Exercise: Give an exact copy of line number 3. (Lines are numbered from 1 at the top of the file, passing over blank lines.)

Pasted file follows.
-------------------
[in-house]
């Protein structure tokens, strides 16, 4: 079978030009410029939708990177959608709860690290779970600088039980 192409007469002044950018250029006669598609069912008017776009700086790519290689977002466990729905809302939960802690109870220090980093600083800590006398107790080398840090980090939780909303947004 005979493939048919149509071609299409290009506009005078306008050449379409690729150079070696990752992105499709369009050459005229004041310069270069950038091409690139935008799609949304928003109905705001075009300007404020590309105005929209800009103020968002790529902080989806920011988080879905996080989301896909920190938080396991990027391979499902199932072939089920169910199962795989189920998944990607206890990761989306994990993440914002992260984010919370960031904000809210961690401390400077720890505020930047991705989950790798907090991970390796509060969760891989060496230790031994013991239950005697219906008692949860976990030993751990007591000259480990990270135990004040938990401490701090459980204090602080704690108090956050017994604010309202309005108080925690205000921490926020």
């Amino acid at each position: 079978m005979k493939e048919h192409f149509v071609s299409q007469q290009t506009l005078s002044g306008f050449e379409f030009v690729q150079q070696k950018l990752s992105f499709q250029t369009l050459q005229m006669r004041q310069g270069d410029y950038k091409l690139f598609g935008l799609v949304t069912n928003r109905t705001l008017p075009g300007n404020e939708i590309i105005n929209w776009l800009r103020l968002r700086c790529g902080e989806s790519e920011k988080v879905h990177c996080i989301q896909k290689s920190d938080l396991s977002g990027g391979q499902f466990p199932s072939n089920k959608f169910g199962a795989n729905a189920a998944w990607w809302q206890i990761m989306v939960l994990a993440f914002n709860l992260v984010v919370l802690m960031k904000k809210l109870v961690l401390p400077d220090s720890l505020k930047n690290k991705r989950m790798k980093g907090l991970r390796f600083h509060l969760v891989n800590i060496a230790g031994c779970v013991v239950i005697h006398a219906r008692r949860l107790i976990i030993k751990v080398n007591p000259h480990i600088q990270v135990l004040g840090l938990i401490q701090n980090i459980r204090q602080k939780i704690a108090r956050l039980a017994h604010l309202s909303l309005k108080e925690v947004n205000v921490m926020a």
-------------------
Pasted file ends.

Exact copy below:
């Amino acid at each position: 079978m005979k493939e048919h192409f149509v071609s299409q007469q290009t506009l005078s002044g306008f050449e379409f030009v690729q150079q070696k950018l990752s992105f499709q250029t369009l050459q005229m006669r004041q310069g270069d410029y950038k091409l690139f598609g935008l799609v949304t069912n928003r109905t705001l008017p075009g300007n404020e939708i590309i105005n929209w776009l800009r103020l968002r700086c790529g902080e989806s790519e920011k988080v879905h990177c996080i989301q896909k290689s920190d938080l396991s977002g990027g391979q499902f466990p199932s072939n089920k959608f169910g199962a795989n729905a189920a998944w990607w809302q206890i990761m989306v939960l994990a993440f914002n709860l992260v984010v919370l802690m960031k904000k809210l109870v961690l401390p400077d220090s720890l505020k930047n690290k991705r989950m790798k980093g907090l991970r390796f600083h509060l969760v891989n800590i060496a230790g031994c779970v013991v239950i005697h006398a219906r008692r949860l107790i976990i030993k751990v080398n007591p000259h480990i600088q990270v135990l004040g840090l938990i401490q701090n980090i459980r204090q602080k939780i704690a108090r956050l039980a017994h604010l309202s909303l309005k108080e925690v947004n205000v921490m926020a």